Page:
The End is Nigh!Armageddon. The end of the world. Or, this weekend, the creation of an entirely new one; If only for a moment.
Held in Auckland since 1995, the Armageddon pop culture expo is an annual fixture, a veritable venn diagram of internet fandoms, covering everything from video games to collectables to comics, wrestling, card gaming, candy, robots, costumes, fireworks, celebrities, and claustrophobia. It is a celebration that reaches far enough and wide enough for almost all to find something enjoyable. Whether you’re after imported candies, a replica Klingon Bat’Leth, a Weyland Corporation messenger bag, or a badge that says ‘Die In A Fire’.
We ran into the man behind the madness, one William Geradts, on both the Friday and Saturday, having met him last year at a Christchurch event. Friday’s was a three-hour preview evening, with Saturday being the full-on crowd crush that makes the convention’s name a rather apt one.Punters were likely to see more on a Friday, Bill told us, simply because there were far less people in attendance that night. It was true – Running from 6PM to 9PM,
Friday is the day for those who want to buy from the stalls. Those who want to try the many video games and products up for testing, and for those who don’t do so well in large crowds. It wasn’t long before I had a blat on Diablo III for PS3 (much better than the PC version), a tinker with the PS4 and a lingering look at the long line for the Oculus Rift virtual reality headset in the Alienware gaming tent. After a few choice purchases, we were sated. The evening culminated in a ceremonial burning of a giant metal skeleton dressed as none other than V for Vendetta’s rendition of Guy Fawkes, this was the short, sharp spectacle to beat.
The crowds, however, are part of the whole experience, visceral and surreal, a feast for the eyes. Pop culture conventions like this one represent a coming together of minds who share one thing above all – passion. Here is a safe harbour, a place to break down stereotypes and forget all that postmodern nonsense about being too cool to care. Here, cultural norms are suspended – unicorns pass cigarettes to fairies, schoolgirls spoonfeed their beaus, space marines shake hands with zombies, teenagers scream and rush for photos with some like mind who dressed up as their favourite anime character, no matter how obscure the reference. But it’s not about knowing exactly whose feathers, spikes, swords, guns, and brightly-coloured hair comes from which franchise, the mystery is part of the fun, and these are the right people to ask if you’re at all curious.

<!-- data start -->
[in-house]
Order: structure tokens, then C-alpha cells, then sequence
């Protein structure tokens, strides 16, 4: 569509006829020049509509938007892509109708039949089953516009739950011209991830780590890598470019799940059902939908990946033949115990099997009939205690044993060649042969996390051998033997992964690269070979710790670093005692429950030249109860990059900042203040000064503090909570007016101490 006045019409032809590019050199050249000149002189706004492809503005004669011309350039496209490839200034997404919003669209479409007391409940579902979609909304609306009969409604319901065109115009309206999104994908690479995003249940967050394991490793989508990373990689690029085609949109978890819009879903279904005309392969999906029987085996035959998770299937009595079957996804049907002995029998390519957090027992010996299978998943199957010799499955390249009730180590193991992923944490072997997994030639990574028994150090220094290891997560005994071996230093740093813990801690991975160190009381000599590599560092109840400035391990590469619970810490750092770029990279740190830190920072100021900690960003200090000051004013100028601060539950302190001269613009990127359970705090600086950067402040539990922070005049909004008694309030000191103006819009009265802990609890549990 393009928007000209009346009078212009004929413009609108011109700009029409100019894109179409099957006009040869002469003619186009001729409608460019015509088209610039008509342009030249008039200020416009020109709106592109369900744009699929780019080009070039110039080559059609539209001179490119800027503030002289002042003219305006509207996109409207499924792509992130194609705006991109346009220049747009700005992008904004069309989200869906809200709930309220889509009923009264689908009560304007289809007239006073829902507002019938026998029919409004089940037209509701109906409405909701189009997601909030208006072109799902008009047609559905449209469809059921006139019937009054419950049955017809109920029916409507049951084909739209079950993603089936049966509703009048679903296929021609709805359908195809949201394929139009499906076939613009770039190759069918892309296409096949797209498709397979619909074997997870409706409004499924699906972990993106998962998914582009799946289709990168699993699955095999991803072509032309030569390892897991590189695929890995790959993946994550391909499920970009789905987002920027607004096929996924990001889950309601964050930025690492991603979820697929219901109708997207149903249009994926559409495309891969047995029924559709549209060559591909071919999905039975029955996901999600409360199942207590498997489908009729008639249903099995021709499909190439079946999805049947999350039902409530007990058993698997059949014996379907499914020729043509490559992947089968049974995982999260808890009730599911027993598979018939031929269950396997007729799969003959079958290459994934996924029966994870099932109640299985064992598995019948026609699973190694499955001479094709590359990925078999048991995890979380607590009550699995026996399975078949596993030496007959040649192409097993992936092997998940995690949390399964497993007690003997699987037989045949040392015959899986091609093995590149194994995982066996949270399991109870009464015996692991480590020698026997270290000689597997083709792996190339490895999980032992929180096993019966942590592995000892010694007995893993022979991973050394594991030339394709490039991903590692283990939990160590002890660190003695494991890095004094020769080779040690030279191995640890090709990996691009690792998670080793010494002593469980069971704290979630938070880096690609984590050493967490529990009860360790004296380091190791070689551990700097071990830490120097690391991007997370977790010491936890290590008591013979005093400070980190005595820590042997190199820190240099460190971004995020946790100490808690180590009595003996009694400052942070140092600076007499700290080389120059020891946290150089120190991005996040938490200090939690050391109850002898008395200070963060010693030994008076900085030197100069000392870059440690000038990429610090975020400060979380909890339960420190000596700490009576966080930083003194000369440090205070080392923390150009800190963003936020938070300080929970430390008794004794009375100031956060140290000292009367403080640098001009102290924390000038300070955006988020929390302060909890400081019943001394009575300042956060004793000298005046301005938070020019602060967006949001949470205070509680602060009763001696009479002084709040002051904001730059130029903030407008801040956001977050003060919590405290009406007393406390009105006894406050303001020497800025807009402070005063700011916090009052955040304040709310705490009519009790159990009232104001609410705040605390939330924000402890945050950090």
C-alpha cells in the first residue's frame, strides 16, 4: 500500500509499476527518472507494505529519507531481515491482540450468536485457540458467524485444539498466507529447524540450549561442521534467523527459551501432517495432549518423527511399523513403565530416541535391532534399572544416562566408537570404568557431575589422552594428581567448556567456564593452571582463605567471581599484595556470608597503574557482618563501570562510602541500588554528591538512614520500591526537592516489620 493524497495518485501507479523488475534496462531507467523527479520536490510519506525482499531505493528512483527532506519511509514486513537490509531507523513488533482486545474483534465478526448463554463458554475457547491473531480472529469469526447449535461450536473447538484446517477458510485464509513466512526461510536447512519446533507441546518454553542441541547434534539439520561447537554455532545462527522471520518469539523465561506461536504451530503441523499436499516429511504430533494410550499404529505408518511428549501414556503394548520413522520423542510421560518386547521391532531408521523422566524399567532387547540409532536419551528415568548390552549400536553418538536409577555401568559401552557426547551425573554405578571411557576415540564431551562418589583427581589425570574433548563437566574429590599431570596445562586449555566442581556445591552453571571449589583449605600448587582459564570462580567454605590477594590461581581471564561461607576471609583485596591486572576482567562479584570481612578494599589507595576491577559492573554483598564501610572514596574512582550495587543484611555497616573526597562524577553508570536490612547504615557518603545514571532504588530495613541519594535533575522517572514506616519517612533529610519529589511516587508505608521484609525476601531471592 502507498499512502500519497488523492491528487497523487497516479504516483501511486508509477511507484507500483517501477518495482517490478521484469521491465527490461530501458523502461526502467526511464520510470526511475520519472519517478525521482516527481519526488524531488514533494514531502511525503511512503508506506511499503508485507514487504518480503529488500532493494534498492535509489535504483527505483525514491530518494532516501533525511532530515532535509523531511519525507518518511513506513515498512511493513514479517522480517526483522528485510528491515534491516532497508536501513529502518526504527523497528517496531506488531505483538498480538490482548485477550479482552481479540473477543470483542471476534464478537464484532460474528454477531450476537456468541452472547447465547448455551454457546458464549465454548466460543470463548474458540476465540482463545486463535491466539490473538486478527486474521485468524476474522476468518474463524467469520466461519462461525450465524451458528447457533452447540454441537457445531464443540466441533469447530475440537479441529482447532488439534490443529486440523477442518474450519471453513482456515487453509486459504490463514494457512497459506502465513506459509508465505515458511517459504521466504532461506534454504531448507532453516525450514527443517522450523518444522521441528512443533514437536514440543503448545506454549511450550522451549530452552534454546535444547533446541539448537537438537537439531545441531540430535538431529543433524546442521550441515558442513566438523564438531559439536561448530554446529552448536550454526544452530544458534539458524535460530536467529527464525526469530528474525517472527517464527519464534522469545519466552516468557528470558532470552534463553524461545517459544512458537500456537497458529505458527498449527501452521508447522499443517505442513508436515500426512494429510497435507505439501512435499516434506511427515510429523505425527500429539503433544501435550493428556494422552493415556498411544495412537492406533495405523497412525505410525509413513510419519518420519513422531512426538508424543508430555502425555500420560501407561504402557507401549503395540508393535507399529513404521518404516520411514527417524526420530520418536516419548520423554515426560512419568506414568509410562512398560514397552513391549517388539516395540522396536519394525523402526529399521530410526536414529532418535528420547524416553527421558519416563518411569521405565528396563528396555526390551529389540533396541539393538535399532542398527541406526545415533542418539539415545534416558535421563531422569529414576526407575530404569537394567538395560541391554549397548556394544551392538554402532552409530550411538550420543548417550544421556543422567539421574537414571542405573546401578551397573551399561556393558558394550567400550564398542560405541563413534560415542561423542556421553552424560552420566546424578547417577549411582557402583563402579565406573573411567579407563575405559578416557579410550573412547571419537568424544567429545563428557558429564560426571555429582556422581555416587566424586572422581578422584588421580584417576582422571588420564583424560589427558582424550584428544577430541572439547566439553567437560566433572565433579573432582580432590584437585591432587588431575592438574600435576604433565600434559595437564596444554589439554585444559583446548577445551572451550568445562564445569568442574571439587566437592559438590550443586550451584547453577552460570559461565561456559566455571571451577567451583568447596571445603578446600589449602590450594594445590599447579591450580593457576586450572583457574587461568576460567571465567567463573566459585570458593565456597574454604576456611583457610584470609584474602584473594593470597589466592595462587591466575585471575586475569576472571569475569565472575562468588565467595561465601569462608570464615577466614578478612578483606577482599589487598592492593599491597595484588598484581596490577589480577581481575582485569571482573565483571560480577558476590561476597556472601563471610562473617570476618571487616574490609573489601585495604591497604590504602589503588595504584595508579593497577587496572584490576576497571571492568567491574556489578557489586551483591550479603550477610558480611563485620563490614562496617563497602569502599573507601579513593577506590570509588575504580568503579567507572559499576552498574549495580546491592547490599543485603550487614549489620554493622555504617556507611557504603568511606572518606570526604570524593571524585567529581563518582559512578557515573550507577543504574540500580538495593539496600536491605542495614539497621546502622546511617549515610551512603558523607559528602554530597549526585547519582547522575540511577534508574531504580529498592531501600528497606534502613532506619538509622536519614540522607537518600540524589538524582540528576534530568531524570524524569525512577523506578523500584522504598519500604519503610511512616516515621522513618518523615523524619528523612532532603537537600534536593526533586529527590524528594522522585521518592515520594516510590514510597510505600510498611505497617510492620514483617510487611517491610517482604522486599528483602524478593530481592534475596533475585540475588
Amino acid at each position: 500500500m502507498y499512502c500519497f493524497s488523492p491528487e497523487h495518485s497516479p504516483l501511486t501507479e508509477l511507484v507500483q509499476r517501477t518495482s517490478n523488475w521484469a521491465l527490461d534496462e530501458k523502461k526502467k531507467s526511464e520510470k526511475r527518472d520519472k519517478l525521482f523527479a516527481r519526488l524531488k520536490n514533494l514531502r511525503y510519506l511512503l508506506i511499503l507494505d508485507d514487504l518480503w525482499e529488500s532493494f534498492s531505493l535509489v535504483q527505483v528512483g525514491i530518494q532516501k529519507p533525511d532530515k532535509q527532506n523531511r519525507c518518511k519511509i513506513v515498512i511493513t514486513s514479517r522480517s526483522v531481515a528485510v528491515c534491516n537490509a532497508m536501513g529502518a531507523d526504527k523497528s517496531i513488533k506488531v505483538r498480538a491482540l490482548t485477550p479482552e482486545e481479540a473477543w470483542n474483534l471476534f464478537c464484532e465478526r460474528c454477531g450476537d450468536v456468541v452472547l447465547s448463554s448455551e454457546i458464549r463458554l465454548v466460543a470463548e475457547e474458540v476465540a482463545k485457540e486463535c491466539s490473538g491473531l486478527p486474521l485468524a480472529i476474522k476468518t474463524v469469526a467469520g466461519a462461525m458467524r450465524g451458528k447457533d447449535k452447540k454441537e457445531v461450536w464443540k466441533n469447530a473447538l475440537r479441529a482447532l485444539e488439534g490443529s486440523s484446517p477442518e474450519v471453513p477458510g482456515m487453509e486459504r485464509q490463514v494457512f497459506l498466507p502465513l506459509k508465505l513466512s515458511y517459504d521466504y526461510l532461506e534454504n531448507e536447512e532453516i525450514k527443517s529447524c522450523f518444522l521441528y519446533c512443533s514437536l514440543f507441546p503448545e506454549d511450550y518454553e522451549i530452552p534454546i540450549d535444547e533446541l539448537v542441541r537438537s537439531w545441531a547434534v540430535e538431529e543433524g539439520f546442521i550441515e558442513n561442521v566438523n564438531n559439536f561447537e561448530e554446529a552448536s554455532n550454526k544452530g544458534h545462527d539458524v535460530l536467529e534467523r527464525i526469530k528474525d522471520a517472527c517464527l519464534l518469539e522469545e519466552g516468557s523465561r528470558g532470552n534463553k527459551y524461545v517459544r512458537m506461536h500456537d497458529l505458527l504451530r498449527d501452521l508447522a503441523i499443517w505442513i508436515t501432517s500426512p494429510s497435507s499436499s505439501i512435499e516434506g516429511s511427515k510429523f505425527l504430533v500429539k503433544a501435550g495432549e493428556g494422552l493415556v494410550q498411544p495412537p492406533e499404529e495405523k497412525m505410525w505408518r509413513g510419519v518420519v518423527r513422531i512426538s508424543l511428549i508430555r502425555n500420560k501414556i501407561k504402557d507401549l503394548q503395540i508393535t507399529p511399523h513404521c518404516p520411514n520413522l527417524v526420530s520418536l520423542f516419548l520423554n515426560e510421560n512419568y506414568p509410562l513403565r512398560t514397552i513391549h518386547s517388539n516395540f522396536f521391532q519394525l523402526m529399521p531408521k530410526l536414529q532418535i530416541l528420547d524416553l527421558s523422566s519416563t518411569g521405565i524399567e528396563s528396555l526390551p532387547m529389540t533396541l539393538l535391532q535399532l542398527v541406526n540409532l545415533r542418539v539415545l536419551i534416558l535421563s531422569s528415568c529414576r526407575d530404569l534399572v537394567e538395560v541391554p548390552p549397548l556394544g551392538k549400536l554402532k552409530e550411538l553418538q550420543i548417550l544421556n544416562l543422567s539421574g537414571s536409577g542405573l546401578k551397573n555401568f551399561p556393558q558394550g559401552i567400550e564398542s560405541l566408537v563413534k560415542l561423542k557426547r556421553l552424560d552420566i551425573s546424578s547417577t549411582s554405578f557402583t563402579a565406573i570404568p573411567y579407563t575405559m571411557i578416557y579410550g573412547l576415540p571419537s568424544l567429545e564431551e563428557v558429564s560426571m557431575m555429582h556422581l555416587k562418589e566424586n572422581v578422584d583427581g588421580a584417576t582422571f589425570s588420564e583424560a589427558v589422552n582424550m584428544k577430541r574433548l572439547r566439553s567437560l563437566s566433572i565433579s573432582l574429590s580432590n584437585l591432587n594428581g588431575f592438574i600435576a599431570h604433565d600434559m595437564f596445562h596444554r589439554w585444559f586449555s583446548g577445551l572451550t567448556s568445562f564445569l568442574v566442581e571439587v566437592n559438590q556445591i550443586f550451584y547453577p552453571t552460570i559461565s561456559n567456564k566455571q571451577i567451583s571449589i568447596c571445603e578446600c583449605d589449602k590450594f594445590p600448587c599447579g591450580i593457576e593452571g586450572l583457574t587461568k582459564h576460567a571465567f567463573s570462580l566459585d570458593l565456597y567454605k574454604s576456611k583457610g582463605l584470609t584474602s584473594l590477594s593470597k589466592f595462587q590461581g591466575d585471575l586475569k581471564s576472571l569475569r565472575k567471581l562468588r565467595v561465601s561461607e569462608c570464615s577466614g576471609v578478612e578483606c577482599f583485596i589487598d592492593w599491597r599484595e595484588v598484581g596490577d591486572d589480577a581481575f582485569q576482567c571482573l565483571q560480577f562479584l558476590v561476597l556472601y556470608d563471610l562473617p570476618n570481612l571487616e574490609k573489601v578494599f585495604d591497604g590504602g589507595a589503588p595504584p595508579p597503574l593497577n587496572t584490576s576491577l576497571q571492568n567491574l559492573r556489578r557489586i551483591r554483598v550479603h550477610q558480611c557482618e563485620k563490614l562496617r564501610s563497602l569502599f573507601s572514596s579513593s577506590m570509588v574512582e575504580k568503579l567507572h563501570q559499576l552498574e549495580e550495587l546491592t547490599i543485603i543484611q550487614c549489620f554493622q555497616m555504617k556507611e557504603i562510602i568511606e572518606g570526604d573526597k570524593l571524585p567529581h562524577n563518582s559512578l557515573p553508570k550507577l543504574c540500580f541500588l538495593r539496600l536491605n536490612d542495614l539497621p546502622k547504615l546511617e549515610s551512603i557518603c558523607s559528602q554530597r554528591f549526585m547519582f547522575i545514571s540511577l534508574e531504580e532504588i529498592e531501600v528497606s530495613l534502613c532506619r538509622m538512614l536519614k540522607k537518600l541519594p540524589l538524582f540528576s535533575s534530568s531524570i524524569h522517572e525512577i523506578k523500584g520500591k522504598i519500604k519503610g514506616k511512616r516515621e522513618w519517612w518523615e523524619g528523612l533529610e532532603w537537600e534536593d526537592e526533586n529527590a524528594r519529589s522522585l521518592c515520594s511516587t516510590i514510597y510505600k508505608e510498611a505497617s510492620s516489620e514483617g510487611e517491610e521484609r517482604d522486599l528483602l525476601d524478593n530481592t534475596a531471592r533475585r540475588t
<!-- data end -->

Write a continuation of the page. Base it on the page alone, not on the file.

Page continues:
There is passion, here, without the judgement that comes from such heartfelt enthusiasm in wider society. An environment to be open and honest about the things we love. So much, in fact, that it became overcrowded in Saturday’s heat, and moving from one end of the seemingly-endless ASB Showgrounds, turned into a virtual swim through the sea of fishnets, heels, bargain hunters, remote-controlled Daleks, and overpriced ice-cream vendors.
The magic wears off, and escape is necessary to preserve sanity. Yet what a thrill-ride and a treat for the senses. It’s worth experiencing just to witness firsthand the love so many here have for their hobbies. The shedding of their civilian disguises brings out their true selves, as the table full of furries in the cafeteria would have been able to tell you, I’m sure. We are forced to leave as it overwhelms, to retreat for another year from the carnivalesque parody of adult life. Yet, it is strangely compelling.
The beams on faces as photos are taken, as fans share a moment of unadulterated joy. Here is a utopian world where difference is celebrated and the currency is knowledge with everyone eager to learn. I, for one, will be back for more.
Reviewed by Nick Turner
Armageddon is on as ASB Showgrounds until 28 October. See all our pics from Armageddon Expo 2013 on our Facebook page.